Monday, July 9, 2007

Third generation (1960-1970)

The third generation is marked by maturity in the innovations introduced in the first generation. As this aeronautical development approached maturity, growth in combat capability grew via the introduction of improved missiles, radar, and other avionics. Most significantly, as a result of combat experience with guided missiles, designers conceded that combat could and would degenerate into close dogfights. Guns again became standard, and maneuverability was once again a priority.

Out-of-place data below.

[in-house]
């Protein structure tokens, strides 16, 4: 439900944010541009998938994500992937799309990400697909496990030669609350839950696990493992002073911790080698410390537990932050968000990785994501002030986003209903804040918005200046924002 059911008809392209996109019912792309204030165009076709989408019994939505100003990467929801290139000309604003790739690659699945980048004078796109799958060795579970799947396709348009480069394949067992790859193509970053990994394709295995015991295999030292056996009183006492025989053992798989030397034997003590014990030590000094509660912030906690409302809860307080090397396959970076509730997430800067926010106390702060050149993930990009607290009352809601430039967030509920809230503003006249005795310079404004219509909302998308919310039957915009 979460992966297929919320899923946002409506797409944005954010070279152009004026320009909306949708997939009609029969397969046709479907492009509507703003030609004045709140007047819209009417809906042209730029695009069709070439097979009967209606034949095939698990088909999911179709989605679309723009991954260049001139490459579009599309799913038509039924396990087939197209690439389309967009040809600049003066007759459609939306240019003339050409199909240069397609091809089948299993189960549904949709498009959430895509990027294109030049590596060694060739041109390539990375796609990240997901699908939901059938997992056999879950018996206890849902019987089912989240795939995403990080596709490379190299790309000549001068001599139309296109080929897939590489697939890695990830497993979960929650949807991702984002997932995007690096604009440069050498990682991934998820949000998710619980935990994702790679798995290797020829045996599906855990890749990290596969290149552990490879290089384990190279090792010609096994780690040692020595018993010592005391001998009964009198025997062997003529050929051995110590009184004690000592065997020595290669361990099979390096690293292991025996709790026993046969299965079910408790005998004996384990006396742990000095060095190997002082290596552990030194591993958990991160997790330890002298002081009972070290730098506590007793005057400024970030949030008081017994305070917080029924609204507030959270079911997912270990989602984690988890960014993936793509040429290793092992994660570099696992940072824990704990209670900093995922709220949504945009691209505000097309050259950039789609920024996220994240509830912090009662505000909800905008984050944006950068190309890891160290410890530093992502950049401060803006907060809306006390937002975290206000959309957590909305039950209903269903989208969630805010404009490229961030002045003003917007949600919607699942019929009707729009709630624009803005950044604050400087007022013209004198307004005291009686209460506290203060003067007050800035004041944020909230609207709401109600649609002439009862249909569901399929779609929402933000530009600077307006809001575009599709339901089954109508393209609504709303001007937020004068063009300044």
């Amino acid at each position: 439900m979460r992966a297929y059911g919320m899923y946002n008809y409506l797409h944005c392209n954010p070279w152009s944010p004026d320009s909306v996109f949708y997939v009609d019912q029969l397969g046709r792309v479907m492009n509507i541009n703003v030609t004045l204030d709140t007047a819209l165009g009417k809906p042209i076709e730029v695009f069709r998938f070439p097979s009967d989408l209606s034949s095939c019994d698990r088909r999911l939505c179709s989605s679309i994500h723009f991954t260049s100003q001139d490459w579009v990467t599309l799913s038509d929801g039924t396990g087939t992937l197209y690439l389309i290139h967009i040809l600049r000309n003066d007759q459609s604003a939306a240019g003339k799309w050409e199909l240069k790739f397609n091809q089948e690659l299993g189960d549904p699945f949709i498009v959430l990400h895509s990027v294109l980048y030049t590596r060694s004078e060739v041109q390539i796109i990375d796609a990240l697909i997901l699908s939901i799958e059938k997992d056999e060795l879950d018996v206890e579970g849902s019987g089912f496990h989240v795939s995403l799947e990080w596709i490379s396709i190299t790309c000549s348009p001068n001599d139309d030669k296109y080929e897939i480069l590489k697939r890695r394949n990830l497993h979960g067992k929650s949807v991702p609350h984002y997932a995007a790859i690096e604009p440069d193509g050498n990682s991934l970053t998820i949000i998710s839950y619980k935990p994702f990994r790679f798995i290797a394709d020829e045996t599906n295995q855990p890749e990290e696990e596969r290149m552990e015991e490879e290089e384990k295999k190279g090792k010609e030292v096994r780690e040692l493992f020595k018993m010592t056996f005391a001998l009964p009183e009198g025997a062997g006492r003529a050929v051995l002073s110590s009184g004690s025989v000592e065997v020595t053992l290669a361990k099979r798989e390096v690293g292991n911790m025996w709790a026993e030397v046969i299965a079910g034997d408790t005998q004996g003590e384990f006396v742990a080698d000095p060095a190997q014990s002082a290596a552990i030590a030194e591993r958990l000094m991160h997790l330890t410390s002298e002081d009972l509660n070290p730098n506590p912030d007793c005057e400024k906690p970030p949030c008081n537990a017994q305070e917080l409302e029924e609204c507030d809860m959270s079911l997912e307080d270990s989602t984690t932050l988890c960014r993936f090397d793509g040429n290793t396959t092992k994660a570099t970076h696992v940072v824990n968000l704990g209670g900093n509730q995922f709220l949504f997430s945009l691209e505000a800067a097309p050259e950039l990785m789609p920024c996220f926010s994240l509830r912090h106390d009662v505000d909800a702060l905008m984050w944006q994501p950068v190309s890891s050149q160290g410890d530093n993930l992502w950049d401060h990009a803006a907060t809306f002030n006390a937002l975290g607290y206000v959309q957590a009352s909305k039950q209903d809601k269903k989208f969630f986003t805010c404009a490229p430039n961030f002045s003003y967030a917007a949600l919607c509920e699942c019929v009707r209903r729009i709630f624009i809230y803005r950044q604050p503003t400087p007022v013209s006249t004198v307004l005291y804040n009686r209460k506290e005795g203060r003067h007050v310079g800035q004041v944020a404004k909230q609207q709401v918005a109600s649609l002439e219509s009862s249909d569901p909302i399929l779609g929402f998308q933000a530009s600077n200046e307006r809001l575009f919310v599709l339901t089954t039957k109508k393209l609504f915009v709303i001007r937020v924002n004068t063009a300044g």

These innovations, while greatly improving the capabilities of fighters (the F-4 could carry a payload greater than the B-24 Liberator, a World War II heavy bomber), also came at a considerable increase at cost. Whereas militaries had previously specialized fighters for specific roles, such as night fighter, heavy fighter and strike fighter, in order to counter the growing cost of fighters, militaries began to consolidate missions. The McDonnell F-4 Phantom II was designed as a pure interceptor for the United States Navy, but became a highly successful multi-role aircraft for the Air Force, Navy and Marine Corps as well as many other nations. It is the only combat aircraft to be simultaneously flown by all three American service branches.

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